The blazes that have devastated Maui and the Big Island in Hawaii already constitute the state’s worst natural disaster since 1960 – as at least 111 people are confirmed dead, thousands of residents and tourists have been forced to evacuate and the picturesque and historic beach resort of Lahaina has been destroyed.
What’s more, the tragedy also already represents America’s second-deadliest wildfire outbreak of the last 100 years, with only the Camp Fire that struck California in 2018 surpassing the current Hawaiian death toll, which is still rising and could yet surpass it.
That brush fire five years ago killed 88 people and did $20.2bn-worth of damage.
This time round, it is too early to begin to calculate the cost of the destruction wrought across the Pacific island chain, as firefighters are still battling to bring the conflagration under control in areas like Wahiawa, but the latest crisis could ultimately beat that unwanted record too.
What makes the horror currently unfolding all the more disturbing is that wildfires were regarded as uncommon in Hawaii until relatively recently, with those that did break out usually attributed to eruptions from one of the archipelago’s six active volcanoes or to lightning strikes.
“On the other islands with less volcanic activity, fires did occur, but very, very rarely,” Professor David Beilman of the University of Hawaii told USA Today this week.
“This Maui situation is an Anthropocene phenomenon,” he said, referring to the epoch defined by humanity’s influence over the planet.
The tropical paradise, situated 2,000 miles west of the US mainland, has only really begun to experience the consequences of that influence in recent decades.
In that incident, 2,000 acres of land, 30 vehicles and 21 structures were ruined, according to local newspaper The Honolulu Star-Advertiser, with the fire racing across fields once dedicated to growing sugar cane but unharvested since 1999.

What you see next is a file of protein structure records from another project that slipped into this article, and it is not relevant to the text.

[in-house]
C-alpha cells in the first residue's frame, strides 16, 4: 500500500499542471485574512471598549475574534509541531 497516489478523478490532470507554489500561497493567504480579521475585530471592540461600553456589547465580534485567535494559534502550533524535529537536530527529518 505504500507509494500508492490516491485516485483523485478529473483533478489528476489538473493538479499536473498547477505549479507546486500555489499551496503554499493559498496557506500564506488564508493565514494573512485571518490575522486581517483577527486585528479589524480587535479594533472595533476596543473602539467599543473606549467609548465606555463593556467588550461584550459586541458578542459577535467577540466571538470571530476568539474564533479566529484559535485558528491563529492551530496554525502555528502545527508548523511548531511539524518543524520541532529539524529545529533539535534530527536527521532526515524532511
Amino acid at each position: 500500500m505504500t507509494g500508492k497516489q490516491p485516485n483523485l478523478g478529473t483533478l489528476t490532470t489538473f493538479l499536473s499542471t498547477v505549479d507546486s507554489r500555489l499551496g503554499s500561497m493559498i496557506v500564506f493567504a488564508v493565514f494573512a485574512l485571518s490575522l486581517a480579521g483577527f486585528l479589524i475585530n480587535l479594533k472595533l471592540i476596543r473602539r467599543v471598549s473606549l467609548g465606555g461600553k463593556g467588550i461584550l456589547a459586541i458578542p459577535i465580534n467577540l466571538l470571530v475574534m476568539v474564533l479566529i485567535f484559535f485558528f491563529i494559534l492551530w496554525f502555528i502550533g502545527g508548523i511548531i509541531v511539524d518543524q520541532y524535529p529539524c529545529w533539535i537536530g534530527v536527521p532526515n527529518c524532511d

One local man told the paper at the time that he had seen “tornadoes of fire whirling up to the sky”.
“I’ve never seen something so devastating,” he added, aghast at the recollection.
Another resident recounted his own terror: “There was smoke everywhere and the fire was all around. We just literally got in the car and got out as quickly as we could.”
Before the 2018 wildfires, Hawaii was more commonly impacted by tsunamis hitting the islands.
In fact, the worst natural disaster in its history was the tsunami that struck on 1 April 1946.
Caused by an 8.4-magnitude earthquake off Alaska, the tsunami killed 165 people, wiping out the Hilo Bay waterfront on the Big Island and prompting the establishment of the Pacific Tsunami Warning Center in the state soon after.
More tsunamis followed in November 1952, August 1960 and March 1964.
The 35-foot wave of 1960 was particularly rough, crashing down again on Hilo Bay, killing 61, damaging more than 500 homes and businesses and doing $75m of damage.
Now, fires are becoming both more frequent and more extreme.
The Hawaii Wildfire Management Organisation (HWMO) now estimates that 0.5 per cent (or 20,000 acres) of the state’s land mass burns every year, which is at least equal to or greater than the proportion of every other state in the union
The HWMO reports that 98 per cent of those fires are instigated by humans, which compares unfavourably with the US Forest Service’s 85 per cent estimate for the nation as a whole.
While the carelessness of man is one factor behind the exacerbation, global warming is the other.
Climate change has increasingly been blamed for the erratic weather patterns the world has seen in recent years and this summer has provided further alarming illustrations of its adverse impact: western Canada and southern Europe have been devastated by spontaneous fires this year while the UK, by contrast, has been subjected to an uncannily rainy July and August.
In the case of the current Hawaii fires, 60mph winds from Hurricane Dora, lying hundreds of miles southwest of Honolulu, and a low pressure system sitting off western Japan are thought to have conspired to fan the flames and send them raging across Maui.
Another important factor in the state’s growing vulnerability of late has been its abundance of unmanaged dry vegetation providing the ideal fuel, much of which is accounted for by invasive species like Guinea grass that are non-native to Hawaii but have colonised areas of former farmland and forest.
“These savannas now cover about a million acres across the main Hawaiian Islands, mostly the legacy of land clearing for plantation agriculture and ranching in the late 1800s/early 1900s,” Professor Clay Trauernicht, also of the University of Hawaii, explained on X, formerly Twitter.
“The transformation to savanna makes the landscape way more sensitive to bad ‘fire weather’ – hot, dry, windy conditions. It also means we get huge buildups of fuels during rainy periods.
“Agriculture declines also mean less help for firefighters – less maintenance of roads, irrigation and water storage and even fewer people with knowledge of the land.”
Professor Trauernicht warned that this “benign neglect” has placed too great a burden on emergency responders to tackle the inevitable consequences, emphasising that prudent investment in “fuel reduction projects, agricultural land use, restoration and reforestation” could do a great deal to avert further tragedy.
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